Daily Bible Studies & Sermon Notes

Romans 1:1-5
Pastor Steve Schell
Sunday: Romans 1:1, 2
vs1, 2: In the first verse of this letter Paul revealed deep personal attitudes: his complete surrender to Christ, the ministry assignment given to him when he was converted and his ordination by the church in Antioch. He says God placed him in ministry to proclaim “the gospel of God.” We might have expected him to say “the gospel of Jesus Christ” rather than the “gospel of God” but he didn’t, and the reason becomes evident as he explains what, or rather who, that gospel is. He wants his readers to understand that Jesus Christ is not the founder of a new religion. He is the Savior for whom Israel had been waiting for millennia. He is the Messiah whom God the Father promised over and over again through the prophets. Christians believers in Rome needed to realize that the One who called Paul and set him apart to the ministry of an apostle was none other than the long-awaited hope of Israel.

Monday: Romans 1:3
v3: The Greek word translated “gospel” means a message filled with good news, and the good news God wanted Paul to proclaim is that He sent His Son to the earth to be born as a human into the family of David just as Samuel prophesied He would around the year 1000 B.C. (2Sa 7:1-17). It is because of this prophecy, which became very important in the minds of the people of Israel, that they came to refer to their promised Savior as the “Son of David;” and this expectation would be repeatedly reinforced by other prophets over the following centuries (e.g. Isa 9:7; 11:1-16; Jer 23:5; Mic 5:2-4; Zec 3:8).

Tuesday: Romans 1:3
v3 (continued): Within this single verse Paul looks at both sides of a great mystery. He first refers to Jesus as God’s “Son” which means, as we know from other passages where he clearly explains himself (Php 2:5-8; Col 1:15-20), that Jesus is divine in nature and pre-existed His miraculous conception in Mary’s womb (Lk 1:26-38). Without explaining how God the Father begat a son, Paul simply recognizes that He did and declares that Jesus is that Son (v4). Then he makes a remarkable statement. He says God’s Son “was conceived from the seed of David according to the flesh” (literal). By adding the words “according to the flesh” Paul distinguishes between Jesus’ divine origin and His human incarnation. As far as His flesh (humanity) is concerned He is a descendant of David, but as far as His spirit is concerned He has come forth from God.

Wednesday: Romans 1:4
v4: Jesus is indeed the promised Son of David “according to the flesh,” but “according to the spirit” (in this case the holy spirit of Jesus, not the third Person of the Trinity) He is God’s Son and God has openly declared Him as such by raising Him from the dead. The Greek word Paul uses which is translated “declared” (horidzo) literally means “to mark out by a boundary.” In this case Paul is telling us God drew a line around Jesus so all would know He is His Son. During His earthly ministry there was nothing about Jesus’ appearance that revealed His divine origin, but when God raised Him from the dead He declared Jesus to be the One who will come in power to judge the living and the dead (Ac 10:40-43; 17:31). Jesus didn’t become God’s Son at His resurrection; His sonship was revealed by the resurrection. Repeatedly through his letters Paul makes it clear Jesus pre-existed His incarnation (2Co 8:9; Gal 4:4; Php 2:5-8).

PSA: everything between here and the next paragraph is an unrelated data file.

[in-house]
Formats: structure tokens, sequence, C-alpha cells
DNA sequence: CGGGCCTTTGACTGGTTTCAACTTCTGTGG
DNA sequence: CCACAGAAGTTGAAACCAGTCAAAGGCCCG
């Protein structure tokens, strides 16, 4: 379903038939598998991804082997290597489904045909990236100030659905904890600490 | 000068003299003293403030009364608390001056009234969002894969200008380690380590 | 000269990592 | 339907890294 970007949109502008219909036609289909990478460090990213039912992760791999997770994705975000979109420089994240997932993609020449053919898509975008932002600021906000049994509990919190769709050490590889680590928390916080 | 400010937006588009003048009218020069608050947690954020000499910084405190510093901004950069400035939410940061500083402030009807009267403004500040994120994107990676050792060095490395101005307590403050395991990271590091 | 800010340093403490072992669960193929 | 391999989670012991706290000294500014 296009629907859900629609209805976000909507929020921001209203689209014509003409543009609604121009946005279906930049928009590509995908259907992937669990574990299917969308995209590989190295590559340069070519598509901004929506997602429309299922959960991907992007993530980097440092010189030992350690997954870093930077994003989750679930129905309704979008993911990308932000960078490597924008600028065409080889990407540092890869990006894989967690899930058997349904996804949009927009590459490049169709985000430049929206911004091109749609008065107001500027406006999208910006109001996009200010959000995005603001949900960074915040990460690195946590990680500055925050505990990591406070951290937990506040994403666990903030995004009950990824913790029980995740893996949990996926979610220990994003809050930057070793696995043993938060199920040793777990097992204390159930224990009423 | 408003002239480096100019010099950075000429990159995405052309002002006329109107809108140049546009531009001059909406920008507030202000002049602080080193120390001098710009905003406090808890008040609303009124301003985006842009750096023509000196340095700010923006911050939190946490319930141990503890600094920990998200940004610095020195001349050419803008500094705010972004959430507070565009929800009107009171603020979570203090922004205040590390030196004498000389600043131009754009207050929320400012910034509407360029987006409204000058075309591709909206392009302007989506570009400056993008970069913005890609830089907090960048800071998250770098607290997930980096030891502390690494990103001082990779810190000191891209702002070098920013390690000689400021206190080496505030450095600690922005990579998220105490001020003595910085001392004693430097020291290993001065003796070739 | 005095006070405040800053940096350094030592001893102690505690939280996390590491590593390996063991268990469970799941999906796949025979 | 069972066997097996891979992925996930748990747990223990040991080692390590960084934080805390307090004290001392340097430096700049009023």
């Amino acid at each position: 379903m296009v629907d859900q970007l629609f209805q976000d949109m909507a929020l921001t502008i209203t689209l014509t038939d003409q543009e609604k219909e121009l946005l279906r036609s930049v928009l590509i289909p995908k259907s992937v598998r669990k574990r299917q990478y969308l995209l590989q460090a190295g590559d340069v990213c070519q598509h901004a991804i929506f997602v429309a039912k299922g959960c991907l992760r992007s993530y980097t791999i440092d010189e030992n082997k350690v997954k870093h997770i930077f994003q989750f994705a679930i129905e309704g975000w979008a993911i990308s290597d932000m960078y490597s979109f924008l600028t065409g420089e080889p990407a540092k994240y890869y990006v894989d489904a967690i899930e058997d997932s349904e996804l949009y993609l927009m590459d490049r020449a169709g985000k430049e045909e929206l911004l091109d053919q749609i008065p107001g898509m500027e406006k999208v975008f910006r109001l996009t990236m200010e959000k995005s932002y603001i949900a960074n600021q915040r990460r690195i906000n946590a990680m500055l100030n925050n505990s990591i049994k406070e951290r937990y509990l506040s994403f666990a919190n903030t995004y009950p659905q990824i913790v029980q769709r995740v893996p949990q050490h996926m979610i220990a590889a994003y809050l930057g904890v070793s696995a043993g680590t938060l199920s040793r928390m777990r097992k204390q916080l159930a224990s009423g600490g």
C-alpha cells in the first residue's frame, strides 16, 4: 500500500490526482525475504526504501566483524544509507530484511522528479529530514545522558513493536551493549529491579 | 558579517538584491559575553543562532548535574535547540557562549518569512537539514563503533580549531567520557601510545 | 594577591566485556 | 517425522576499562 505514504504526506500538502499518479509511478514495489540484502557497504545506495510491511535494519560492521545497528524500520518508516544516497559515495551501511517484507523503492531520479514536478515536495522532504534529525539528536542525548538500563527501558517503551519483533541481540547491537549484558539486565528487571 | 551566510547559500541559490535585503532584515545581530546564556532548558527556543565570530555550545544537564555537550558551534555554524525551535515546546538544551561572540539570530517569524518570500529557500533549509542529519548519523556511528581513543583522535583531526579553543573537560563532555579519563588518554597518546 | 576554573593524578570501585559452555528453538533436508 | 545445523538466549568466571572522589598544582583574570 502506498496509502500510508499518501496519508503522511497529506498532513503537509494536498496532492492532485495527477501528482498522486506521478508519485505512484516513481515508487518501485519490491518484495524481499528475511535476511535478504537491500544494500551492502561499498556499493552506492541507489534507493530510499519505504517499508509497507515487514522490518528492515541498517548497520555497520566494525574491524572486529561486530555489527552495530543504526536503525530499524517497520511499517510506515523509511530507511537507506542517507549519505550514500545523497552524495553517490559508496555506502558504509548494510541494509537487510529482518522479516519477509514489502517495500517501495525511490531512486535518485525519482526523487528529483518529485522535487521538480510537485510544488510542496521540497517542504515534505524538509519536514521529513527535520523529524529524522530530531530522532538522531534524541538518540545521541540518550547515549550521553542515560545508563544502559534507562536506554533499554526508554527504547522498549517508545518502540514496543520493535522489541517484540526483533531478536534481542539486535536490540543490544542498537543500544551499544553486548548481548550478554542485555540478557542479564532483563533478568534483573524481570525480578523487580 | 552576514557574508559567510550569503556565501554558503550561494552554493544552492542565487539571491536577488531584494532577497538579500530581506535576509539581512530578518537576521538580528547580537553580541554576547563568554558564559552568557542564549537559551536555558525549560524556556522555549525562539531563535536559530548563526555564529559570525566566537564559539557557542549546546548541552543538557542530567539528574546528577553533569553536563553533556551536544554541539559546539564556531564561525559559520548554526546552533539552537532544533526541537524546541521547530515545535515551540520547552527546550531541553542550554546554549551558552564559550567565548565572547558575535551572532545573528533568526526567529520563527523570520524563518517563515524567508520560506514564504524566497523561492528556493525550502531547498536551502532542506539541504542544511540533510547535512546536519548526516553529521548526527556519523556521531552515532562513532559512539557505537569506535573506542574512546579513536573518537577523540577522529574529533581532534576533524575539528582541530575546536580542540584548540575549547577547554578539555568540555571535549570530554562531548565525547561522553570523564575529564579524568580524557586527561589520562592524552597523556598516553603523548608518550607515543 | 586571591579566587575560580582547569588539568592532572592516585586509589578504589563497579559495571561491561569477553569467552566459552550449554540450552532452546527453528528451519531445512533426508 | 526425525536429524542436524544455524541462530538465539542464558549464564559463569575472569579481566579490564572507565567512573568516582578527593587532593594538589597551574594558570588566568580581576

Thursday: Romans 1:4
v4 (continued): Acts 13:17-41 records Paul’s sermon in Pisidian Antioch. In this sermon he quotes from Psalm 2:7, “You are My Son, today I have begotten You” (Ac 13:33) and says this took place when Jesus was raised from the dead. So we can be reasonably certain Paul had Psalm 2 in mind while writing these words to the Romans (1:4), “…(He) was declared the Son of God in power, by the resurrection from the dead….” Psalm 2 looks forward to the moment when the Messiah will come to establish His rulership over the earth at the beginning of the 1,000-year period of time we often call the Millennium (Rev 20:1-6).

Friday: Romans 1:4
v4 (continued): In this psalm God the Father declares His Messiah will rule the earth from Jerusalem (Ps 2:6). Then, in an abrupt shift of perspective, the Messiah Himself speaks, relaying to us what the Father promised Him. He says the Father assured Him that on the day in which He will begin to rule God will announce His sonship in such a way that all the nations of the earth will recognize His authority, and He will rule the earth as God’s prince (Ps 2:10-12). The Father said He would give His Son the nations as an inheritance (Ps 2:8) meaning He will have absolute governing authority (Ps 2:9, 12; Da 7:13, 14). In Paul’s understanding Jesus was given this authority on the day He was resurrected. This means He has already begun to rule as Lord of lords, though the unbelieving world will not be forced to acknowledge His rulership until He returns to set up His kingdom (Ps 110:1-3; Php 2:8-11).

Saturday: Romans 1:5
v5: This Jesus whom Paul recognized to be the prophesied Son of David, the human Son of Man and the divine Son of God, is the One through whom Paul himself received the grace he needed in order to be forgiven and accepted by the Father; and this Jesus is also the Lord of the church who sent Paul into the world to do the work of an apostle. His assignment was to make disciples of Gentiles rather than Jews. He was to convert and teach people until they were able to obey Jesus. The words “obedience of faith” remind us of Jesus’ charge in the Great Commission to “make disciples of all the nations… teaching them to observe (keep, obey) all that I commanded you” (Mt 28:19, 20). So the goal of his apostleship was not just to produce people who had faith in Christ, but people whose faith made them obedient to Christ.

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